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Greg Prince and Jason Fry
Faith and Fear in Flushing made its debut on Feb. 16, 2005, the brainchild of two longtime friends and lifelong Met fans.

Greg Prince discovered the Mets when he was 6, during the magical summer of 1969. He is a Long Island-based writer, editor and communications consultant. Contact him here.

Jason Fry is a Brooklyn writer whose first memories include his mom leaping up and down cheering for Rusty Staub. Check out his other writing here.

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He Wore His Heart on His Head

The Mets turn 60 this year. They’re as old as the American League was when the Mets were first signing players in 1961, including their very first, a young feller named Bruce Fitzpatrick (Casey called him Fitzgerald) who not long ago told his story of being the original Met prospect. Bruce never made it to the big leagues, but the Mets did, and they’ve stayed, somehow.

We don’t feel a day over 1962.

One is inevitably reminded, whenever a commemorative logo sees light, that as your franchise keeps on keeping on, it can’t help but grow further and further from its roots. The people who created the Mets are gone. The players who constituted the Original Mets are ever fewer. The people who made the Mets something special in the first (or tenth) place were never going to last forever, except in legend, where their place oughta be secure.

Dan Reilly recently passed away. His name may not be instantly recognizable to hardcore Mets fans the way we always knew Jane Jarvis was our organist or Karl Ehrhardt was the Sign Man, but his persona became a global phenomenon that lives on to this day. Dan was the original Mr. Met. He worked in the ticket office and handled multiple responsibilities when in 1964 he was asked to take on — or put on — one more. Please wear this head was the request from his supervisors. It was made of papier mâché, it had stitches drawn into it and it was topped by a Mets cap. Dan donned a baseball uniform and a baseball head and radiated baseball cheer. The Mets sent him out onto the field at Shea Stadium now and then. He caught on. Dan brought Mr. Met from concept (he existed first as an illustration) to a reality.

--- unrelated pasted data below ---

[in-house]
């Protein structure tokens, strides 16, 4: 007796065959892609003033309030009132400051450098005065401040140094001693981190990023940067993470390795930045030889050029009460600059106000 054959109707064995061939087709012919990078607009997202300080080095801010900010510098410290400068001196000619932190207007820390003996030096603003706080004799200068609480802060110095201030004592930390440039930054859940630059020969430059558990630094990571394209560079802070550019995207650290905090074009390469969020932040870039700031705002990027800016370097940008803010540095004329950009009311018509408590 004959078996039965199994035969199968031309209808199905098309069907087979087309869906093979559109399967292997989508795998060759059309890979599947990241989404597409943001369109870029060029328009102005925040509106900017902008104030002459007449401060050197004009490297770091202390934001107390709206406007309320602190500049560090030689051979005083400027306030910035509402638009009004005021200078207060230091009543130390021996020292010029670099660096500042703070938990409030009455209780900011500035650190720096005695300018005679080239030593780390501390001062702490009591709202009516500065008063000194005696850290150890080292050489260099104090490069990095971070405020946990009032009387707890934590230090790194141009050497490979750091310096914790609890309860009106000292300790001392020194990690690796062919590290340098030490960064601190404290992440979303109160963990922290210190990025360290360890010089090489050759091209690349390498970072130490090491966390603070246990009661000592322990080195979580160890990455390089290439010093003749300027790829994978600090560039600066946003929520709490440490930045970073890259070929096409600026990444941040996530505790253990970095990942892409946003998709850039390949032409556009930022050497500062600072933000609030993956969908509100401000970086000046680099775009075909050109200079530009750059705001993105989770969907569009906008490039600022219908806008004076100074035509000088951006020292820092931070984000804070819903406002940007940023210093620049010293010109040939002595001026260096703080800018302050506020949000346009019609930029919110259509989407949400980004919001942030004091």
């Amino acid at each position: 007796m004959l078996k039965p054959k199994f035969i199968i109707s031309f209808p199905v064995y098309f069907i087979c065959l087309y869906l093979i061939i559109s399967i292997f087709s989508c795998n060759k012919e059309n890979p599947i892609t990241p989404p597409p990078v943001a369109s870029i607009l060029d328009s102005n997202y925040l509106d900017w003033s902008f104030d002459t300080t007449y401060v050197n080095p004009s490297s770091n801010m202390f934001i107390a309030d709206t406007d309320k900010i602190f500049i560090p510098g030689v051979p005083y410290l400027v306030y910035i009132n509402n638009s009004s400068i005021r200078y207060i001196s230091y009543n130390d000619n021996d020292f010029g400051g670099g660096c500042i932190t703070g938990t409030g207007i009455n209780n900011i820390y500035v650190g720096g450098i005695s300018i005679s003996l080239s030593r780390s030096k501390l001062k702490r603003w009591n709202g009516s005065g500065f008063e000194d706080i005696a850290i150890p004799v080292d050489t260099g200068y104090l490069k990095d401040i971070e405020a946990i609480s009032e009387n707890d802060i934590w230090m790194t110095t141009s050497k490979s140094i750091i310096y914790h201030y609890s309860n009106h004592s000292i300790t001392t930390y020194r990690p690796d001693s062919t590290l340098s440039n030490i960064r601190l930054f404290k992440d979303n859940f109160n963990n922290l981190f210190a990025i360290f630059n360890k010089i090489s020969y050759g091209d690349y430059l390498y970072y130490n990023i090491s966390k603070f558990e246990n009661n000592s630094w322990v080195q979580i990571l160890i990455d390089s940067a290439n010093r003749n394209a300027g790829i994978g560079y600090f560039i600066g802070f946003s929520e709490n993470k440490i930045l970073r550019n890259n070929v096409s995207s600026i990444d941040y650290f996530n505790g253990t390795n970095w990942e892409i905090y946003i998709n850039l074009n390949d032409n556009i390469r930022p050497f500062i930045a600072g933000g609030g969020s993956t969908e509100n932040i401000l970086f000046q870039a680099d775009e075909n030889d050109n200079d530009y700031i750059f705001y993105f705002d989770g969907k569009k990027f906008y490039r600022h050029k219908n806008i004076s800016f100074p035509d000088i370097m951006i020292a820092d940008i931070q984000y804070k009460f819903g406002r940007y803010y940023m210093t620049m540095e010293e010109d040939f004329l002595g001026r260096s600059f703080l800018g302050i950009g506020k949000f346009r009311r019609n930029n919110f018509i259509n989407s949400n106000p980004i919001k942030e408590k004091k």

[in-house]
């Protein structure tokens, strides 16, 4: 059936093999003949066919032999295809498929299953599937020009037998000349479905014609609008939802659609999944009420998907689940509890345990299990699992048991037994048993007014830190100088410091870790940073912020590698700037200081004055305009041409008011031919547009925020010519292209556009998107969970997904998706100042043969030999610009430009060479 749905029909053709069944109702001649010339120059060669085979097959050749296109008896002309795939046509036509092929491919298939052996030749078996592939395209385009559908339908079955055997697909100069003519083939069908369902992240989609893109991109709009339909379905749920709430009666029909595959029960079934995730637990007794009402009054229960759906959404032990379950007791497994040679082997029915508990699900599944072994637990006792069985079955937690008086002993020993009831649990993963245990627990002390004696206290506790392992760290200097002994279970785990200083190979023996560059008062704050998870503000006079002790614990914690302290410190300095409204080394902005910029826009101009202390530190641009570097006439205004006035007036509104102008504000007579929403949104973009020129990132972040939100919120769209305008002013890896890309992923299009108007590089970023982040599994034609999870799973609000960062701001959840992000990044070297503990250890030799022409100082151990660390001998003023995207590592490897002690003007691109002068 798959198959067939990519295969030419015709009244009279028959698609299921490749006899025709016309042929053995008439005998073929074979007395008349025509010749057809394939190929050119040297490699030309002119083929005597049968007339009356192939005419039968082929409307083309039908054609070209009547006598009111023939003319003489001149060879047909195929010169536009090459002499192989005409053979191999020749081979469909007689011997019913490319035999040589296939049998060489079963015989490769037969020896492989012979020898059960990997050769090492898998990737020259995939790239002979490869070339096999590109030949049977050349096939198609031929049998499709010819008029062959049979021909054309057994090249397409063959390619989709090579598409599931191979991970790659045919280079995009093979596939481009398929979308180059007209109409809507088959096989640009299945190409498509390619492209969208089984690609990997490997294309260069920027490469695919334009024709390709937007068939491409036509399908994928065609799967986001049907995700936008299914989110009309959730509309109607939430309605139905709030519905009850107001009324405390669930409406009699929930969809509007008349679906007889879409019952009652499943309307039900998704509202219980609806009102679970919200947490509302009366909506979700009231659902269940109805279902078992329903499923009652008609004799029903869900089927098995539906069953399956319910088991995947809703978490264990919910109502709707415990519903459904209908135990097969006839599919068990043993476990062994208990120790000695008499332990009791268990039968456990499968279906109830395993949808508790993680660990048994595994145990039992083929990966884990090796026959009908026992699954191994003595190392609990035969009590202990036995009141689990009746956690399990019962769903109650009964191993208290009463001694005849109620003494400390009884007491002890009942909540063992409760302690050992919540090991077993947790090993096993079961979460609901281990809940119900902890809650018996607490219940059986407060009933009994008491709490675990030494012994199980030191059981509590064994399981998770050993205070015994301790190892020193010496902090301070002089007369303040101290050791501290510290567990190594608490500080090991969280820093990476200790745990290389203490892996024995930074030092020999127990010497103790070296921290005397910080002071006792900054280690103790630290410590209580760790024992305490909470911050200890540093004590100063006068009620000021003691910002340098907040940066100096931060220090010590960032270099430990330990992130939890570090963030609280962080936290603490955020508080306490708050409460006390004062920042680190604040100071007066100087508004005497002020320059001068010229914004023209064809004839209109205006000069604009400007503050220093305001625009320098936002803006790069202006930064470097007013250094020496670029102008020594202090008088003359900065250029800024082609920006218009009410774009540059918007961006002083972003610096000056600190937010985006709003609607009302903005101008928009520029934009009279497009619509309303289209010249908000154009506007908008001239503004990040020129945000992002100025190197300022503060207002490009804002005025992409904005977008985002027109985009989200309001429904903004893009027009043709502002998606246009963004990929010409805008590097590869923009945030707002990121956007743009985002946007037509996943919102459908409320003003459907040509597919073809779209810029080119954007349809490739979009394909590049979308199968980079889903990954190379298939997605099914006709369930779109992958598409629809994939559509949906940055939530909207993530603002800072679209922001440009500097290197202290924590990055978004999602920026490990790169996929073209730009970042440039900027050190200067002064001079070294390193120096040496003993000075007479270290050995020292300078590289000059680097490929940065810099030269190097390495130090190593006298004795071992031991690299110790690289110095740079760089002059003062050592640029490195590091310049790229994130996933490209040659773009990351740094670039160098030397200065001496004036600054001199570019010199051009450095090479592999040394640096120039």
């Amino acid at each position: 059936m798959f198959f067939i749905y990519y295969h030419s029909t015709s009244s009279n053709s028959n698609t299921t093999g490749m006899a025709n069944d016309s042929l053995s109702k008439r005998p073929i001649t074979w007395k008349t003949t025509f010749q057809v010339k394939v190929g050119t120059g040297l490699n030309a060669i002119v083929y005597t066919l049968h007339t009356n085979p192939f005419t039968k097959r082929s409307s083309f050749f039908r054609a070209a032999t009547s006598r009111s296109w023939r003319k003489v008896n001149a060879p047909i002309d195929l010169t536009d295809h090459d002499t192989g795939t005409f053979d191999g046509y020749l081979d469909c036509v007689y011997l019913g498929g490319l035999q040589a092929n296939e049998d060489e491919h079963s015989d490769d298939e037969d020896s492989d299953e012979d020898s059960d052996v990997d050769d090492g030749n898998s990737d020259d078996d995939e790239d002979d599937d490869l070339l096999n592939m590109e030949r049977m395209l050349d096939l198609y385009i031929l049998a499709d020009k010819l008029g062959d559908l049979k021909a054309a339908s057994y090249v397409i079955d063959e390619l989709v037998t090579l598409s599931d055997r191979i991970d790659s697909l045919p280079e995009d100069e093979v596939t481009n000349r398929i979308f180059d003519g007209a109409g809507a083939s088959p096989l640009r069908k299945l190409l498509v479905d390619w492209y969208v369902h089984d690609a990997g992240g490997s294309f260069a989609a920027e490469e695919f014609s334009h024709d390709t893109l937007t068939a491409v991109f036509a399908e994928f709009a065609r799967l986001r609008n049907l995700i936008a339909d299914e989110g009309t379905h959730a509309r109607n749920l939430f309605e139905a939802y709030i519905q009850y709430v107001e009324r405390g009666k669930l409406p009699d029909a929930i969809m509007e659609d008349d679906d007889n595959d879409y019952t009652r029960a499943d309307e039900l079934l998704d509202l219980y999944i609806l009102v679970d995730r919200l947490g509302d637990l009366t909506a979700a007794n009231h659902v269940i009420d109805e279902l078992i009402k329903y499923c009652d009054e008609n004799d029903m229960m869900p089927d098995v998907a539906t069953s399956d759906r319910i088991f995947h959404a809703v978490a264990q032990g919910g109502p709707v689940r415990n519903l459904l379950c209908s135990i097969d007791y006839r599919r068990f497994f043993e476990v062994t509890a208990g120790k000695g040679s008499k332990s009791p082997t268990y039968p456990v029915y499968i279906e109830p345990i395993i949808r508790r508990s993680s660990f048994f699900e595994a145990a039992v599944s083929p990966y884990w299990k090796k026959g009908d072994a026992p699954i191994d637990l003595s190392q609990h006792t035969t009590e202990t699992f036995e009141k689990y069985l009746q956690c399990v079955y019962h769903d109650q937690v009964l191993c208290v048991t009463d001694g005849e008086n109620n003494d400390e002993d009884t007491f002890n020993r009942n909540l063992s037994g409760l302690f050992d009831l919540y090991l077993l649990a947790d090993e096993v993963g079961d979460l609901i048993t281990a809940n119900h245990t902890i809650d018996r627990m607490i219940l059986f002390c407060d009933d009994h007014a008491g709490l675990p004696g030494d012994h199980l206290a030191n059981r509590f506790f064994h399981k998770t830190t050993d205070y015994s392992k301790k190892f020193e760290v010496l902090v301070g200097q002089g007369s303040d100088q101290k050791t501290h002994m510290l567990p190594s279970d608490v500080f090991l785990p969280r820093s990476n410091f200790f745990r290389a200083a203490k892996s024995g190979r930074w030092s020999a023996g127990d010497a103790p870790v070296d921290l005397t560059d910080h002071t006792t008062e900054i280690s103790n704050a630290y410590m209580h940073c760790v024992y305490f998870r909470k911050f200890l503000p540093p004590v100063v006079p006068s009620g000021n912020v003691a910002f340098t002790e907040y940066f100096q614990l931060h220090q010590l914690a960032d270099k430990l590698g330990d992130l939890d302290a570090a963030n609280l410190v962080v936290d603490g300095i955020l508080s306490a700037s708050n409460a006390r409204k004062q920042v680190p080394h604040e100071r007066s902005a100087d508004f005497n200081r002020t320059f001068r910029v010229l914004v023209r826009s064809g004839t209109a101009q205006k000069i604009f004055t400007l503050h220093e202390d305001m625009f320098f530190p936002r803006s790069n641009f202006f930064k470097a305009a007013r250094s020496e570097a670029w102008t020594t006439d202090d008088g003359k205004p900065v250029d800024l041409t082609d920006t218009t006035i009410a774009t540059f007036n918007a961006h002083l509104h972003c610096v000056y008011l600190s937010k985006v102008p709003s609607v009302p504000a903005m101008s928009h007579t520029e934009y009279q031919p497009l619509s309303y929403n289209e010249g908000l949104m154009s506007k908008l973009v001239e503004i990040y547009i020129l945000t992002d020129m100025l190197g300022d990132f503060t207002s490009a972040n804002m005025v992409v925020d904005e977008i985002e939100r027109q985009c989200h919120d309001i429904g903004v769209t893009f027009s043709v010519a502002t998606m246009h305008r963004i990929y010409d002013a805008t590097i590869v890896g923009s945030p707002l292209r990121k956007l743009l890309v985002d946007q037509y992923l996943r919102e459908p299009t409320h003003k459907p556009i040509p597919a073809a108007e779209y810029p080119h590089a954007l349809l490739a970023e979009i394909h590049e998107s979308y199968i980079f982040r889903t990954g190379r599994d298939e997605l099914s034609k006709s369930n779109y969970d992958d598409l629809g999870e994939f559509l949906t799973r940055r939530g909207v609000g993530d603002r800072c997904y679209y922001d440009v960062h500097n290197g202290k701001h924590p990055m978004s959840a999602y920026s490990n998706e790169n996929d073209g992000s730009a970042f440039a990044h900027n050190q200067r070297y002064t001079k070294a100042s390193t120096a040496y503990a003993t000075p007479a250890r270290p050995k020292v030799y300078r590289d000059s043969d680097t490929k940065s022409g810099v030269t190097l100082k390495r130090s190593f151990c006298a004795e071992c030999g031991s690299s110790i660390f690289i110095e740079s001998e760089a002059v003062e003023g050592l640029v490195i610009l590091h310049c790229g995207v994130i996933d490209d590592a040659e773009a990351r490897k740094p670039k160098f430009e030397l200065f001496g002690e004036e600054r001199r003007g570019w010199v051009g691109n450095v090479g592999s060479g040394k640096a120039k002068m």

“Once I saw the reaction of everybody in the room,” Dan remembered, “I knew Mr. Met was going to be a hit with the fans.”

When it came to mascots, the Mets were ahead of the game.

Mr. Met has evolved over the decades, but Dan was ahem ahead of the game. The head he wore is on permanent display in the Mets Museum at Citi Field, a magnet for snapshots like the Apple out on the Plaza. The first time I saw it up close was at a press luncheon to introduce the Amazin’ Era 25th-anniversary cassette in 1986. Even then it seemed startling to realize the Mets were as old as they were. They were the new kids in town just the other year. How were they having a significant milestone anniversary? Dan had brought his signature noggin to Jimmy Weston’s in midtown to help promote the VHS. I spotted it as it sat on a shelf in a foyer as Dan stopped to use a pay phone.

You don’t forget a sighting like that.

Mr. Reilly published a book some fifteen years ago, The Original Mr. Met Remembers, with Bill Curreri. It’s a wonderfully engaging memoir about life at the beginning of this thing of ours. Not just the low-tech unveiling of a mascot, but the close-knit vibe of the Mets family in the 1960s, when baseball might have been a business, but it didn’t seem all that imposing. Dan himself went in on the renting of a house in Whitestone with Ron and Cecilia Swoboda. The Swobodas, he wrote, had more room than they needed. If you knew this, you weren’t surprised that when Jay Horwitz passed along the sad news of Dan’s passing, Jay said he heard it from Ron, who’d stayed friends with Dan all these years.

Dan Reilly was first to fill the costume, but there’s a little bit of all of us in Mr. Met (and vice-versa).

It’s also fitting that when Jay Horwitz succumbed to all the “you oughta write a book” suggestions he received when he ran Mets PR, he appropriately titled it Mr. Met. All of us who inadvertently take on the personality of our team have been tagged “Mr. Met” or something in a more honorifically appropriate ballpark. I’ve been “Mr. Met” to several well-wishers (and maybe ill-wishers) in my time. I’m sure you’ve been “Mr. Met” or “Mrs. Met” in your time. We take it as the ultimate compliment given that we each fill our heads like we fill our hearts with what it means to love the Mets. Dan Reilly was the first to make a suitably big thing out of it.

He wore it well.

6 comments to He Wore His Heart on His Head

  • Dave

    Some years back they were offering ferry service for games between I want to say the South Street Seaport and the closest you could get to Shea on Flushing Bay, so we thought it would make a nice change of pace from the 7 train. And we were not disappointed. Dan Reilly was on hand as kind of the Master of Ceremonies for the trip, and he kept us entertained with all sorts of stories of Mets history and his experience as the first Mr. Met. Good thing he did too, because that route takes you past such must-see sites as Rikers and LaGuardia. RIP to a great and overlooked member of the Mets family.

    • Most every Friday game when I worked in the city I considered but ultimately rejected he NY Waterway option as it never seemed particularly convenient. Had I known the original Mr. Met was on board, that might have swayed me onto the boat at least once.

  • Seth

    60th anniversary, but the Mets’ 61st season. Ouch, math…

    • I’m pro-anniversary rather than anniversary year, though the Mets jumping the gun on marking 25 in 1986 worked out cosmically.

      • Seth

        Yeah, that patch was cool. It helped to distract from the racing stripes (though they never really bothered me as much as they seem to bother Keith).